CAPC Oakland

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What is Racial Domination?

The first class in our Summer Series entitled “Talking Together about Race Matters” [LINK to Article PDF] Discussing the article “What is Racial Domination?” written by Matthew Desmond & Mustafa Emirbayer.

Breaking down the Article:

Race: a symbolic category based on phenotype (ways in which our observable characteristics result from the interaction of our genotype with the environment) or ancestry and constructed according to specific social and historical contexts, that is misrecognized as a natural category (one that has always existed). (336)

A symbolic category is (one that has been actively created and recreated by human beings rather than pregiven, needing only to be recognized,

Race is based on phenotype and ancestry:
Phenotype – ways in which our observable characteristics, such as our appearance and constitutions (skeletal structure, height, hair texture and skin tone) result from the interaction of our genotype with the environment.
Our ancestry can be mixed. I could have a Ghanaian mother and a Norwegian father. Which of those ancestries is more important in labeling me?
Someone can be labeled as black, because of their dark skin, or hair, even if their ancestry is not at all related to Africa.

Racial taxonomies are bound to their specific social and historical contexts. The racial categories we have in the USA may not exist in other parts of the world (337). These racial categories can be place-specific bound to certain geographic and social contexts. They can also be time-specific, changing between different historical eras.

The racial categories so familiar to us only began to calcify around the beginning of the 19th century: 200 years ago.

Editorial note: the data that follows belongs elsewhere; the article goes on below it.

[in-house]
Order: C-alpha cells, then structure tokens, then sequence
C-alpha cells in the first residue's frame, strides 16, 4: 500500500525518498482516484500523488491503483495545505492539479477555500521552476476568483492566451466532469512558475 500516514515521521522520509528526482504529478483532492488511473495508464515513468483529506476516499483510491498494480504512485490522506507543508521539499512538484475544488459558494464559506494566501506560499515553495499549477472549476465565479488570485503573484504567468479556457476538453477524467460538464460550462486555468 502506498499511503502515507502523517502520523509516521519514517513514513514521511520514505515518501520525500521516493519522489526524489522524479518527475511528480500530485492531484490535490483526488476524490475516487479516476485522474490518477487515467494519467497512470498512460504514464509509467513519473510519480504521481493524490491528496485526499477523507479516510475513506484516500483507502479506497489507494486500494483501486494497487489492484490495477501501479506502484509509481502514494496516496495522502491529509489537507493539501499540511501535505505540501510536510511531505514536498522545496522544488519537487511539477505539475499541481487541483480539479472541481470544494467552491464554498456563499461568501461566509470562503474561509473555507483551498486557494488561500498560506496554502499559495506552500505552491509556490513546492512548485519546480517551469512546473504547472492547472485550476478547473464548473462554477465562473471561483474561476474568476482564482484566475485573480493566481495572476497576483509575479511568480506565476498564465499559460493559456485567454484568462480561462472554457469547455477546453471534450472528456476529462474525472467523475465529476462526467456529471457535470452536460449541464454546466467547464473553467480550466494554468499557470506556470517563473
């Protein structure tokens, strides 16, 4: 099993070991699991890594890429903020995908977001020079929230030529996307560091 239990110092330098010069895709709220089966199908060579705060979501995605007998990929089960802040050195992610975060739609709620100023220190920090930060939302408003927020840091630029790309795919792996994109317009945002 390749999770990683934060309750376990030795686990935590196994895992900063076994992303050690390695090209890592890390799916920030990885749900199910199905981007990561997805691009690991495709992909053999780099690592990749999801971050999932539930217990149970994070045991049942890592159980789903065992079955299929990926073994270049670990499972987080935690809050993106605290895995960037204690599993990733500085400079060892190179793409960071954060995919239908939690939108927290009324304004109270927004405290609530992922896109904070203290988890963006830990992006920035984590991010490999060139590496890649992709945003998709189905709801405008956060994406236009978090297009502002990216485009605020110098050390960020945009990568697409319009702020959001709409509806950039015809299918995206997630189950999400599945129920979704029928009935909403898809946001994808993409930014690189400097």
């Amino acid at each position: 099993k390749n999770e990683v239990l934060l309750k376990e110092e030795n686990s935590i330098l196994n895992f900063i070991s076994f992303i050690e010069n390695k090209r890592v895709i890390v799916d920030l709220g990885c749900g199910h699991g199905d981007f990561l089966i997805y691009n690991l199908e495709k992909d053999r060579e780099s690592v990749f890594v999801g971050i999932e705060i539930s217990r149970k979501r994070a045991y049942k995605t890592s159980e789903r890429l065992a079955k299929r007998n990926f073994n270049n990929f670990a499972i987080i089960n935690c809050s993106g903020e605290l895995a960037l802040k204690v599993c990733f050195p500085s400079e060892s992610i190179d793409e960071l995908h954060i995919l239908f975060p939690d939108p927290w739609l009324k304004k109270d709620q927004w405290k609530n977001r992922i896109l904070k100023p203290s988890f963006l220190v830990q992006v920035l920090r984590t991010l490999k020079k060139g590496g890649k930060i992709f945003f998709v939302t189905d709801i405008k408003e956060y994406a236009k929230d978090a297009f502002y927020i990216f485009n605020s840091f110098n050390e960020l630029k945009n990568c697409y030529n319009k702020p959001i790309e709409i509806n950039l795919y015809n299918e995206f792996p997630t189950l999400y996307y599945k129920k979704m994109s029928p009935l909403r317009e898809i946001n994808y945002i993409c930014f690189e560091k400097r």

Racial domination survives by making us think that the mystic boundaries and divisions have always existed.

Slavery more than another other US institution has dictated the career of American racism. Even if we have changed greatly in the realm of race since the Civil Rights Movement the racial categories (Black, White) that emerged in America over the previous 300 years remained, for the most part, unchallenged (338).

We have naturalized these racial categories, because of our historical contexts we’ve wrongly conceived of them as natural and unchangeable.

The idea of race is not fixed, but changed depending on the social, economic, political, and cultural pressures of the days. Race is a fiction because it has no natural bearing, but it is nonetheless well founded since most people in society provide race with a real existence and divide the world through this lens. (339)

Ethnicity: refers to a shared lifestyle informed by cultural, historical, religious, and/or national affiliations.

Nationality: is equated with citizenship, membership in a specific politically delineated territory controlled by a government.

Race, ethnicity, and nationality are overlapping symbolic categories that influence how we see the world around us, how we view ourselves, and how we divide “us” from “them.” They are mutually reinforcing in so far as each category educates, upholds, and is informed by the others. This is why these three categories cannot be understood in isolation from one another. (339)

Race and ethnicity (as well as nationality) are both marked and made: